Maybe I should have chilled out on the training during all this. I’m not sure, because on the one hand: stress is stress, but on the other: I’m super not prepared for the half-marathon I’m racing next weekend or the marathon in six weeks (or five weeks? who knows?). So, I sort of had to keep going, right?
1,000y swim. I was very, very worn out from the wedding and the dying cat and the long run the day before. I meant to swim more, but it was sort of all I could do to swim this much.
12 x 800 with the high school kids. We did them in a half-mile loop around the park, so it’s cross-country-like. Two of the 12 we did as tempo, around 3:20, but the other 10 were hard, very hard. I wasn’t particularly consistent, because it would depend on which of the kids I was sort of running with. The 800s ranged then from 2:52 to 3:07, but the majority were in 2:58-3:04. I felt pretty good about that workout, but also pretty tired. Plus, with warming up and cooling down and 3′ jogging in between each 800, it took forever and was like 9 miles of running.
Biked about 18 miles to cross-country practice and back home. Very, very slowly on the way home.
Jog — I usually hate the word jog, but it was probably apt in this instance — 2.5 miles.
Crossfit with Nate. Except I was so tired that I couldn’t do anything. I tried to pick up a barbell and it didn’t move. Sort of eased my way through the workout instead.
Biked 14 miles-ish to the ferry, from the ferry to work, to cross-country, to home.
Ran about 6.5 miles with the high school kids easy with some strides thrown in.
I ended up riding 2:30 (maybe 35 miles?) over Marshall Wall with Pete and Ilyce in the afternoon. I almost bailed so I could go home and lay on the floor about a dozen times, but the Wall ended up not being as wall-like as I remembered. I did, however, bail on core work and swimming for probably the third time in the week.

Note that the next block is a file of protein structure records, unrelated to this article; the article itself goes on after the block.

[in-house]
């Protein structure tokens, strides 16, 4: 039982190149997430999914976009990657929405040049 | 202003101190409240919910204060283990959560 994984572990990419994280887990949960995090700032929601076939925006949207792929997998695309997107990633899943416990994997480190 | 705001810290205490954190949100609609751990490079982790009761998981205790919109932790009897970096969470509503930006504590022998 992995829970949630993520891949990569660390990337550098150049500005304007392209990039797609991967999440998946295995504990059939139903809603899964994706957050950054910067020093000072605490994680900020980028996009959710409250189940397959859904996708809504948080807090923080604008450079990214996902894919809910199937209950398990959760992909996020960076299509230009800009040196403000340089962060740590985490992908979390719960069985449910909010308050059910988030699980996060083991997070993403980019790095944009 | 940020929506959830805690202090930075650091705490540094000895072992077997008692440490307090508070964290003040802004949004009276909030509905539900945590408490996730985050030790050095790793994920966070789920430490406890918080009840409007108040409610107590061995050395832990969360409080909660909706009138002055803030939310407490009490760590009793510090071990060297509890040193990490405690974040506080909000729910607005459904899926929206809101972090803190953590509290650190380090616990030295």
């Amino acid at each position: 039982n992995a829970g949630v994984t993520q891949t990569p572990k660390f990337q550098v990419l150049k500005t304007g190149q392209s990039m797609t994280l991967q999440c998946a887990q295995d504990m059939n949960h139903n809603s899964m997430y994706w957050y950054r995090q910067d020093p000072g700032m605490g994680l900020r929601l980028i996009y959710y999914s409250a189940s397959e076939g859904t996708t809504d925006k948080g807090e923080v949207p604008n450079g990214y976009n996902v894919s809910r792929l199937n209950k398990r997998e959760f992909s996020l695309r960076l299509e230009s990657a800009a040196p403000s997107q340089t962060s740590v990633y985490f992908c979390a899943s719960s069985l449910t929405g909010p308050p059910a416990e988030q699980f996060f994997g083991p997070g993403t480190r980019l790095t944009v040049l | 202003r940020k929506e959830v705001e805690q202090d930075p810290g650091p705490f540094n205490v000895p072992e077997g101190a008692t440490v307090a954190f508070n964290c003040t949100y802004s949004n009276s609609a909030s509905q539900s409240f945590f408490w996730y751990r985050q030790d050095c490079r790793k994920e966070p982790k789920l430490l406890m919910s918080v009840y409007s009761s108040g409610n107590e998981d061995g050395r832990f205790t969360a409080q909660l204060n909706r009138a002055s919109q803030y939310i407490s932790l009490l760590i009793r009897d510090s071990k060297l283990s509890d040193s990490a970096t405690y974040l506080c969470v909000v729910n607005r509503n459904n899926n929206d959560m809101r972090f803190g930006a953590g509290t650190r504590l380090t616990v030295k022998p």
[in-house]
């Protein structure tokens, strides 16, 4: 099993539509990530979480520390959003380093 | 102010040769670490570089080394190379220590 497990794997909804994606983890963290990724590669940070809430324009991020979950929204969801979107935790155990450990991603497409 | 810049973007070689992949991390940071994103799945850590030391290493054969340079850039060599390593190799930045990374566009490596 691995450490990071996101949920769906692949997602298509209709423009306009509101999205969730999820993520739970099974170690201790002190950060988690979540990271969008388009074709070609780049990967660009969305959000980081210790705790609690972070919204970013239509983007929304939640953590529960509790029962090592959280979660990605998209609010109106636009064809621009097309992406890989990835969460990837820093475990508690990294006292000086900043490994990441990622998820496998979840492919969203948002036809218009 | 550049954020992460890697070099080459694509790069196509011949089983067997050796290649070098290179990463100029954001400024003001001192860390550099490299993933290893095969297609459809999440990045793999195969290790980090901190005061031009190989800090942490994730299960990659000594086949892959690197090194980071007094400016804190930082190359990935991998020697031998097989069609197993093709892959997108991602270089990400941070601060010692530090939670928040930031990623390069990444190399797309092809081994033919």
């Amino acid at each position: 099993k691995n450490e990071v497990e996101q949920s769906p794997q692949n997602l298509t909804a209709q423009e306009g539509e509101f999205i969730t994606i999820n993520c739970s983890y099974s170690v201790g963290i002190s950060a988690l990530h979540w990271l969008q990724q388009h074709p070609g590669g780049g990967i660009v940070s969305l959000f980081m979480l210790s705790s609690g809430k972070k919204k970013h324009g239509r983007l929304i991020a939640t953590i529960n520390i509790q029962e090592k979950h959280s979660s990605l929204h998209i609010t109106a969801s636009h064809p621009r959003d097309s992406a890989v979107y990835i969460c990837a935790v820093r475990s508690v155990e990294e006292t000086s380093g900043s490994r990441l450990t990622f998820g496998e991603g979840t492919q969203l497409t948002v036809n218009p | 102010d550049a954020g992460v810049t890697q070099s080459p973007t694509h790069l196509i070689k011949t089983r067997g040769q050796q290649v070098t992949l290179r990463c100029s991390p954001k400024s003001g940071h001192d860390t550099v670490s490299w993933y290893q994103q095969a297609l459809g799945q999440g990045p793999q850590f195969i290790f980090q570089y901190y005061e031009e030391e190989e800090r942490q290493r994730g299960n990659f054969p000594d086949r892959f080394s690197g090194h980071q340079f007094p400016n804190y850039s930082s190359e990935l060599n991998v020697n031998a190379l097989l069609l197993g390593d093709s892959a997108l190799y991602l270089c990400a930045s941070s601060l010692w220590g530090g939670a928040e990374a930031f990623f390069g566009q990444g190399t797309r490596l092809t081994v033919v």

Nike Women’s Half. 1:36:47 for the race, probably about 13.5 miles total with the running to the start and weaving throughout the race. Good times.
My goal this week was to swim more, since I’m not even hitting my very weak target of 1-2x/wk, and to do more strength work. So far, I’ve failed at both. On the whole I felt pretty good about the training I was able to get in, but it may have taken it’s toll…
“My legs do not feel good. I’ve been racing too much. I shouldn’t have done this. I should take a nap. Maybe I should take a nap right now. God, my legs do not feel good.”
The Pacific Association races are hard to explain to people. No one knows about them and they’re insanely stupid painfully fast.
The Pacific Association is just the regional section that covers California, etc, of the USA Track and Field national governing body. But, it’s also shorthand for their sanctioned series and races that are stupid hard. “Doing the PA race this weekend?” “Are you kidding? I can’t deal with that shit.” Because, to be an official PA race you have to offer some money — typically small, like $1000 total over three races — and you have to have points for teams. So, it tends to draw athletes who are trying to make money running or who are doing the running bum thing or who are fast enough that regular races aren’t quite exciting, but not quite fast enough to make it on the international circuit or some who actually are making it on the international circuit (ie. at a world or Olympic level) but they live in Northern California so they come out to these races. Also, there are a lot of fast people in Northern California.
Basically, it’s skinny, stupid fast girls and some Olympians.
One time, I convinced my aunt and my best friend from high school to do the PA race in Marin when they were here for our wedding by telling them it was “just like a local 5K.” Which, I suppose, technically was true. It was 5K and it was local. But, we ended up coming in like fourth to last and I probably should have warned them more about what they were getting into.
Right now is cross-country season, so yesterday I did the Golden Gate Park cross-country race. It’s actually the exact same course that the cross-country championship is on in November, which I’ve randomly done like four times, so I more or less knew what I was getting into.